10 Myths About Canada

Queuing For Beaver Tails In The Snow

Queu­ing For Beaver Tails In The Snow

Wel­come to my new series, the “Cana­dian List of Ten”! Ten weeks, ten posts, ten lists and one hun­dred new Cana­dian things for you, from food to lan­guage, from city to weather.

Wow, ten arti­cles, already? To end this Cana­dian List of Ten series, I’d like to tackle ten myths peo­ple may have about Canada. And yes, I have per­son­ally heard each one of them, believe it or not! A new series will start soon — I hope you enjoyed that one!

  1. Canada has snow all year round: when you say you live in Canada, most peo­ple reply things like “oh, it must be cold”, or “how do you deal with all that snow?”. Sure, win­ters are noto­ri­ously harsh. But most of the pop­u­la­tion lives nearby the bor­der with the USA so it’s not exactly the Great White North. Actu­ally, a lot of U.S states expe­ri­ence sim­i­lar win­ter weather con­di­tions. There usu­ally isn’t much snow before late October/ Novem­ber and our sum­mers are long and hot (in Ottawa, it’s not rare to have over 30C in the summer!).
  2. Cana­di­ans have a strong accent: eh? Sure, some Cana­di­ans do say “eh” a lot and there are some Cana­di­anisms. But to most peo­ple, Cana­dian and Amer­i­can accents sound alike and the dif­fer­ence, if any, is sub­tle. There are some regional accents though… much like in the U.S.A.
  3. Every­body speaks Eng­lish in Canada (or every­body speaks French in Québec): Canada has two offi­cial lan­guage, French and Eng­lish. The major­ity of the pop­u­la­tion does speak Eng­lish but there are siz­able French minori­ties through­out the coun­try. Québec, of course, of pre­dom­i­nantly French speak­ing but it also has a siz­able pop­u­la­tion who speak Eng­lish as a first lan­guage. In addi­tion, many Cana­di­ans speak a non-official lan­guage at home, such as Chi­nese, Pun­jabi, Span­ish or Italian.
  4. Hockey is the national sport: although it is almost a national pas­time, orig­i­nally the national sport was Lacrosse. It’s only in 1994 that hockey became the national win­ter sport, and Lacrosse became the national sum­mer sport.
  5. Canada has a social­ized health care sys­tem: this is one of my favorite as well, and I still don’t really under­stand why being “social­ist” is bad, but any­way… It is true that our sys­tem is very dif­fer­ent from the U.S. Health is a provin­cial mat­ters (and also a fed­eral one) and per­ma­nent res­i­dents and cit­i­zens alike are cov­ered by their provin­cial health plan. This is not “free” because it is financed through taxes but we do not pay for essen­tial basic care. The sys­tem is not per­fect (there is a health care practitioner’s short­age and some­times long wait­ing lists) but health cov­er­age is not affected by loss or change of jobs and there are no life­time lim­its or exclu­sions for pre-existing conditions.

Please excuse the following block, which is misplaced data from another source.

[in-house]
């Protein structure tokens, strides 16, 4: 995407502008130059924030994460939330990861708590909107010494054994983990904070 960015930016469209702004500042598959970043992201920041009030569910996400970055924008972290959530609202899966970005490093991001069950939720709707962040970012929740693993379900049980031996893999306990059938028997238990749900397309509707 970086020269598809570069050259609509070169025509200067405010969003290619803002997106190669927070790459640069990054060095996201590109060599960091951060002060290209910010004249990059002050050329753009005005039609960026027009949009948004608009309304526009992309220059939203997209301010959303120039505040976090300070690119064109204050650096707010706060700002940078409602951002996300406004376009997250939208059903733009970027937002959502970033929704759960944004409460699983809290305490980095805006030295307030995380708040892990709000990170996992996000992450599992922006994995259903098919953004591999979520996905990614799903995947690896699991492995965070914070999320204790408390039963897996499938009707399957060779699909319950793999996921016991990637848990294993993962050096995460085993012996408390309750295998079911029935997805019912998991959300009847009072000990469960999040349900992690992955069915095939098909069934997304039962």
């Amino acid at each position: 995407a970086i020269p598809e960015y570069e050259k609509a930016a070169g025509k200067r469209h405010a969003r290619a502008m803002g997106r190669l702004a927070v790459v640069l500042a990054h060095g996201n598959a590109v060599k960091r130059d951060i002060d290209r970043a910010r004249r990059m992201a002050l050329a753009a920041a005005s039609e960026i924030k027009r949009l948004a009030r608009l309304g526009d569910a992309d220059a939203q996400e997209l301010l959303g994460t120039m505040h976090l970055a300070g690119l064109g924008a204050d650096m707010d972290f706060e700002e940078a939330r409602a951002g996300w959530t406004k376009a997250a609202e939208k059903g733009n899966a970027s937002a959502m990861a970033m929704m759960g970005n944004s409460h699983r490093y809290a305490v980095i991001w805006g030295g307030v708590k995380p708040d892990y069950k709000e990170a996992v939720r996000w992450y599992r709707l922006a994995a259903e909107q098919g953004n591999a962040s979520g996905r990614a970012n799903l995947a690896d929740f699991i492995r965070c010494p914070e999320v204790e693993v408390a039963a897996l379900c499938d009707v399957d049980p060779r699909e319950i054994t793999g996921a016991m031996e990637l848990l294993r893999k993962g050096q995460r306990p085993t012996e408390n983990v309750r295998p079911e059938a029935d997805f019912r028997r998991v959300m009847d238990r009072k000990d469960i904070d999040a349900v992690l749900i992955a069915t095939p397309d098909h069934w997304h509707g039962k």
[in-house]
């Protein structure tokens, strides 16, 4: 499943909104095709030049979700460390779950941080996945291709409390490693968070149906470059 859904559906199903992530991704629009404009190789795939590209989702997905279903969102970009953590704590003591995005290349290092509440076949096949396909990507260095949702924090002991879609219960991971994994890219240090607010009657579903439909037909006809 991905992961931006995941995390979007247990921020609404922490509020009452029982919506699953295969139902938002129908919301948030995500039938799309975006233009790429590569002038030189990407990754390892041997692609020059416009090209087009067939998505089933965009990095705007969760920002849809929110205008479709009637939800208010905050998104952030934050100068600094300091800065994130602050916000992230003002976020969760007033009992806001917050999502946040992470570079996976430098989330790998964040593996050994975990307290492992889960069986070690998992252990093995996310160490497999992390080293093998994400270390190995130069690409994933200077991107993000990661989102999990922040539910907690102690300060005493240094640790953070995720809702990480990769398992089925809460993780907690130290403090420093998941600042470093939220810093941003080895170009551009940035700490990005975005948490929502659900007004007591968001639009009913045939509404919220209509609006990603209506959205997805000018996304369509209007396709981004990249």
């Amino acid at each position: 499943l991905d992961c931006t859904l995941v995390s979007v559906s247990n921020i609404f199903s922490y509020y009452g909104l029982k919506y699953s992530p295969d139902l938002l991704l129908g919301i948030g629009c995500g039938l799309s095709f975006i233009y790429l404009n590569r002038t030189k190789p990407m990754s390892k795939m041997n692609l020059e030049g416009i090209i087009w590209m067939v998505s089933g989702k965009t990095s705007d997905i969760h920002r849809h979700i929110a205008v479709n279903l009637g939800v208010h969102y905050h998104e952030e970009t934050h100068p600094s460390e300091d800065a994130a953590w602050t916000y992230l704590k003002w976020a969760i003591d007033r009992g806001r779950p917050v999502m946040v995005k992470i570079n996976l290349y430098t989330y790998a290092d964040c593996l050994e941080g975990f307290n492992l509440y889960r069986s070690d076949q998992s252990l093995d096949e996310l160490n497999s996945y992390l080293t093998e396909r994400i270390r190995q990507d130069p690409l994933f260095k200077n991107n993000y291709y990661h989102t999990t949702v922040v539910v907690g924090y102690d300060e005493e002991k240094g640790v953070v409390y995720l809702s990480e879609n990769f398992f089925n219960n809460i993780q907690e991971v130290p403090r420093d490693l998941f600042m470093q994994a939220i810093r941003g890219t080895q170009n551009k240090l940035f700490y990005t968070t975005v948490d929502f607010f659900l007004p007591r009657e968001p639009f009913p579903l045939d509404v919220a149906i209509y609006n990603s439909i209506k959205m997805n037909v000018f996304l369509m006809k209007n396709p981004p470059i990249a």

6. Canada is a monar­chy: well, not exactly, Canada is a con­sti­tu­tional monar­chy. Canada does acknowl­edge the Queen, (who is rep­re­sented by the Gov­er­nor Gen­eral) but we have our own con­sti­tu­tion and the Queen is a fig­ure­head. Canada makes its own laws and it is in no way depen­dent on Britain for laws or gov­ern­ing the country.
  7. There are two cities in Canada, Van­cou­ver and Toronto: when I’m trav­el­ing and I say I live in Canada, I heard that sev­eral time. “Oh, which city do you live in? Toronto or Van­cou­ver?”. I know that Canada has a rel­a­tively small pop­u­la­tion com­pared to the U.S, but we do have more than two cities! Ottawa, the cap­i­tal, Mon­tréal, Hal­i­fax, Win­nipeg, Cal­gary, Saska­toon, Regina, Edmon­ton, St John… just to name a few.
  8. Canada is just like the U.S: true, there is less dif­fer­ence between Canada and the U.S.A than, let’s say, between China and Rus­sia. Canada and the U.S share a very long bor­der, some medias and love to fight each other in var­i­ous sports events. Yet these are two dif­fer­ent coun­tries, two dif­fer­ent polit­i­cal sys­tems, cul­tures etc. Peo­ple are dif­fer­ent — not bet­ter, not worse, just dif­fer­ent. And it’s more fun this way, isn’t it?
  9. Canada is expen­sive: I’ve heard that a lot in Europe and I’m not sure why peo­ple have this idea. Euro­peans often assume North Amer­ica in gen­eral is very expen­sive, yet, I per­son­ally find life gen­er­ally cheaper than in the old con­ti­nent. To me, food, clothes, accom­mo­da­tion are quite afford­able here and I’m shocked when I go to France because prices rose so much in the last ten years.
  10. Cana­di­ans live in the wild: I per­son­ally love this stereo­type of Cana­di­ans canoe­ing to work and fight­ing moose and bison bare-handed. Sure, I have seen peo­ple skat­ing to work (on the Rideau Canada) and even ski­ing (dur­ing the huge snow storms we had in 2007-08. But let’s face it, most densely pop­u­lated part of the coun­try is the Que­bec City – Wind­sor Cor­ri­dor and you are quite unlikely to find polar bears around there. Sorry, eh!

About Author

French woman in English Canada. World citizen, new mom, traveler, translator, writer and photographer. Looking for comrades to start a new revolution.


  1. I don’t know what are you pay­ing for your food in Ontario, but I def­i­nitely find food expen­sive in Que­bec. I was in Ger­many last Decem­ber and I was shocked by the low food prices! After that, I really feel ripped off every time I shop. Imag­ine, in Qc I have to pay 6$ for the pack­age of “real” Moz­zarella cheese and in Ger­many you can find it start­ing at 0,49 Euro! And vine prices,it hurts! Almost every­thing in food depart­ment costs five to ten times more here…
    .-= Yasmine´s last blog ..Liv­ing as a cou­ple in for­eign coun­try =-.

  2. Pingback: Happy Canada Day - Daily Dish with Foodie Friends Friday~Daily Dish with Foodie Friends Friday

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